She was in the ballpark last night, and she made my week. It’s something my hometown Washington Nationals do at a certain point of each game. They turn the cameras on a group of Soldiers, Sailors, Airmen and Marines who’ve just returned from overseas.
Last night, I believe they showed us people who’ve returned home from Afghanistan. The jumbo scoreboard screen showed them as the PA system blared that song: “… and I’ll proudly stand up next to you and defend her to this day…” We stood and cheered them with a louder, heartier cheer than any of the noise we’d made while the Nats scored seven runs in their half of the third inning.
Then they showed a close-up of her. She stood amidst thirty soldiers or so; men and women, black, white and brown, who did dirty, dangerous work on behalf of my country in a faraway place. She could be a wife and mother who spent nights wondering whether she’d ever see her family again.
She was crying.
Who knows what she was thinking about and what she was giving thanks for. They showed her tears and twenty-two thousand people, some for the Cubs and some for the Nats; some who vote Republican and some who vote Democrat; some who agree with our foreign policy and some who don’t; cheered even more loudly.
I wanted that crowd noise, those cheers of thanks and affirmation, to last her a lifetime.
On the way home, my son asked me what my favorite part of the game was. It had been quite a contest: One team clawed back from eight runs behind to finally win in the last inning. There were two unbelievably athletic defensive plays that brought everyone to their feet with delight, and there was drama right up to the final out. But I asked my boy if he remembered when they showed the soldiers on the screen and we cheered for them.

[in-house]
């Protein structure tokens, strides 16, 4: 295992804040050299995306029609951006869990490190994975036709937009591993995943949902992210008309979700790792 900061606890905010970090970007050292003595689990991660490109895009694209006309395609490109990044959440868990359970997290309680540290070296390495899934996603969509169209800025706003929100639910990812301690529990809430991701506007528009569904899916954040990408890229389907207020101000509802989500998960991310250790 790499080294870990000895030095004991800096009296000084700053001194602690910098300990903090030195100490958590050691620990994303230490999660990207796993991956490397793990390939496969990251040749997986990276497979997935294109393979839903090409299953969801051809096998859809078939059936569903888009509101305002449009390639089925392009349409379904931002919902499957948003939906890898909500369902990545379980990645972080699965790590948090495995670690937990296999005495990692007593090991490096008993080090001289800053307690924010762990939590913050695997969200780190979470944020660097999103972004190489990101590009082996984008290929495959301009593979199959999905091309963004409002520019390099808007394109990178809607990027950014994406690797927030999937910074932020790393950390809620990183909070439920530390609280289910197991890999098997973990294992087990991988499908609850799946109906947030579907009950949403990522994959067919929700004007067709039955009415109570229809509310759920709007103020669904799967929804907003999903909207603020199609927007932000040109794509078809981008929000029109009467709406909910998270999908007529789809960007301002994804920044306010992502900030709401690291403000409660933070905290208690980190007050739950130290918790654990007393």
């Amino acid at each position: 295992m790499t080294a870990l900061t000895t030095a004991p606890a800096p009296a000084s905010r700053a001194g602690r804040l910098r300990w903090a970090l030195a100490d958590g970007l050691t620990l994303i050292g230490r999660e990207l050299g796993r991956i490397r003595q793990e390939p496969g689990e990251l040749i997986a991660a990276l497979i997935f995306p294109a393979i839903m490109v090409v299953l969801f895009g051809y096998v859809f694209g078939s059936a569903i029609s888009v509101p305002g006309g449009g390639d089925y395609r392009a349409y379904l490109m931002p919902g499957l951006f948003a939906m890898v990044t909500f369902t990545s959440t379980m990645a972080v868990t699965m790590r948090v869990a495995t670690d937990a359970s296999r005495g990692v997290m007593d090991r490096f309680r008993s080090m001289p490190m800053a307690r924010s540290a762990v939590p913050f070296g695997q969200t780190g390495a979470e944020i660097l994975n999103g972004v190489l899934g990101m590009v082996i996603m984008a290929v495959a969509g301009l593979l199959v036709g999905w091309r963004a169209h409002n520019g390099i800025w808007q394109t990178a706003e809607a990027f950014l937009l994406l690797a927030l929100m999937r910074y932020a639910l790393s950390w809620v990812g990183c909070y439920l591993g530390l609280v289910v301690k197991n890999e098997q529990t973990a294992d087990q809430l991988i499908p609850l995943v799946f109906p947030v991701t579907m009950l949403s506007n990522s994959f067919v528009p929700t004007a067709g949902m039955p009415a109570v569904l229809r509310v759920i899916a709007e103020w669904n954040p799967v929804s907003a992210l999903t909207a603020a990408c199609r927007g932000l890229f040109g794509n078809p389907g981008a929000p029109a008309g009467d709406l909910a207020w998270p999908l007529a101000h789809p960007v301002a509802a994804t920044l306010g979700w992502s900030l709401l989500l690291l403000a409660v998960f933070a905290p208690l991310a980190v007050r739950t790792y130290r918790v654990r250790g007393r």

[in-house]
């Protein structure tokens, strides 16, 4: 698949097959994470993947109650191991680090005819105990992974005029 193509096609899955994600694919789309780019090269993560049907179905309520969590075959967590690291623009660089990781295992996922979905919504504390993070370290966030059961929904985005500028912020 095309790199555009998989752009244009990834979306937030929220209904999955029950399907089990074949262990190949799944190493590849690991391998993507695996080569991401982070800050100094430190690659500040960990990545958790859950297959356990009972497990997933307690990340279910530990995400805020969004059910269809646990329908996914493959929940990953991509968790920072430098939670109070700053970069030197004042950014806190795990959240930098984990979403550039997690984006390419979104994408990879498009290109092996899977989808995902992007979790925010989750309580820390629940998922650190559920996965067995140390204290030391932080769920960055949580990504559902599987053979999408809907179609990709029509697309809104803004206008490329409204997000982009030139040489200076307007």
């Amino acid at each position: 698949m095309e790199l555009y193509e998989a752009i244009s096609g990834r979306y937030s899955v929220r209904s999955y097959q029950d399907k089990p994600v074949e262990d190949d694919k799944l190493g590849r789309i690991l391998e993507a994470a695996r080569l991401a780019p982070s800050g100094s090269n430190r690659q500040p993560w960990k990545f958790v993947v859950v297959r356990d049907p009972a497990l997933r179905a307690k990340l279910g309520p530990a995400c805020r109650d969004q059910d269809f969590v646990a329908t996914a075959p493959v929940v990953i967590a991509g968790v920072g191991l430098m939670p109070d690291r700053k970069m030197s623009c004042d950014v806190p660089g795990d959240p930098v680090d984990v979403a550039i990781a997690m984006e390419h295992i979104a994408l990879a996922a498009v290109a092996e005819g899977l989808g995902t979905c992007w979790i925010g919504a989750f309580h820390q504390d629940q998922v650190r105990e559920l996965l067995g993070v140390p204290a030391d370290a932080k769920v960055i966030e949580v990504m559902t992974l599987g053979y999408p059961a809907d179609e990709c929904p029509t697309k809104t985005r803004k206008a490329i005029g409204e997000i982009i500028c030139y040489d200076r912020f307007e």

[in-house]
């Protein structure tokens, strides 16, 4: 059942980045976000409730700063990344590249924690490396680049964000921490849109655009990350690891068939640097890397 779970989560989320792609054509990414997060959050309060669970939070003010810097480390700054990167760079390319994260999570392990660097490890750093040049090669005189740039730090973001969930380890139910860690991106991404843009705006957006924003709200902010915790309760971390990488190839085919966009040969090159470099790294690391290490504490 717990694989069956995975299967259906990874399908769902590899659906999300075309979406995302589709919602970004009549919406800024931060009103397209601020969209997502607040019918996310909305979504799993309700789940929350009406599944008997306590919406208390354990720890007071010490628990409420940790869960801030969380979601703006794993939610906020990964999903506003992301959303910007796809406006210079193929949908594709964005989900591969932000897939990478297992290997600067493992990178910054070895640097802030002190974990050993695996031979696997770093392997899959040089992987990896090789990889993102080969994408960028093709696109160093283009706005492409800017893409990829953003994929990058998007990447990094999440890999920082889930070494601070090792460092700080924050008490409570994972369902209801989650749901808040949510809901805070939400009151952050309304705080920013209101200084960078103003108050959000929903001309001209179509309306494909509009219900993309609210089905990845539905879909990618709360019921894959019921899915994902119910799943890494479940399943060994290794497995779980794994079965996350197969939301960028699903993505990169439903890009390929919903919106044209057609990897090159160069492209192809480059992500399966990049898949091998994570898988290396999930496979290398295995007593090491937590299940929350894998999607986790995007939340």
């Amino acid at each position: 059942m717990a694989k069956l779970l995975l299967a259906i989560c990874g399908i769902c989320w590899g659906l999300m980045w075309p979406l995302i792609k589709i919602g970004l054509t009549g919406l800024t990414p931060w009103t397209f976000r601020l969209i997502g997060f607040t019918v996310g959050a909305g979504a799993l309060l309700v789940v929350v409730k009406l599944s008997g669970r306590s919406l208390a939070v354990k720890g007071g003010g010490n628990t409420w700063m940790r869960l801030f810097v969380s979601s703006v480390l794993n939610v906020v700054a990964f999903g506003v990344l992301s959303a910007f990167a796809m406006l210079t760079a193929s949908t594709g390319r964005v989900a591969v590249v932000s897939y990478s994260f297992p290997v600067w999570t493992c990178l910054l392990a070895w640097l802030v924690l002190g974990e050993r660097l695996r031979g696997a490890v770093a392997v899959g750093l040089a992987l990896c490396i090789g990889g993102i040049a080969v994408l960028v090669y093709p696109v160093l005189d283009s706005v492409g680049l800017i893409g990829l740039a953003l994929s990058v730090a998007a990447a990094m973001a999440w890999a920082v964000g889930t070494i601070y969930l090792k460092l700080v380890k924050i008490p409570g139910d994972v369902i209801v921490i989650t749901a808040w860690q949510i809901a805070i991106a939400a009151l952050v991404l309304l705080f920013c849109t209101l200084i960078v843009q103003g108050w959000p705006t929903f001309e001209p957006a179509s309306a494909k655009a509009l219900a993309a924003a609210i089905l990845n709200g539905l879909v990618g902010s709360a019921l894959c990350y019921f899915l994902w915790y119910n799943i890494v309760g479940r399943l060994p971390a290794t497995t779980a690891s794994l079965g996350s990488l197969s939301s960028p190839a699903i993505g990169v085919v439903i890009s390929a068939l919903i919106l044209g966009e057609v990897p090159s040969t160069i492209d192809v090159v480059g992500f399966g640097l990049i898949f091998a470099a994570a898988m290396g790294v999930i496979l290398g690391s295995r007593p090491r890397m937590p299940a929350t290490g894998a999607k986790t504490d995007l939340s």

This morning, I’m filled with something I can share with both my liberal and my conservative friends. That servicewoman’s tears reminded me that there is something unique and beautiful about our country that politicos on neither right nor left have been able to screw up. I don’t know how she votes, but something in her heart that’s deeper than political ideology marks the United States, for all its shortcomings, as still being a different, and dare I say a better kind of nation from so many others.
Whatever hardships she faced, whatever heartaches she endured, she wasn’t drafted or conscripted. She chose to sacrifice a part of her life in service to the rest of us. Last night, she brought twenty-two thousand of us together.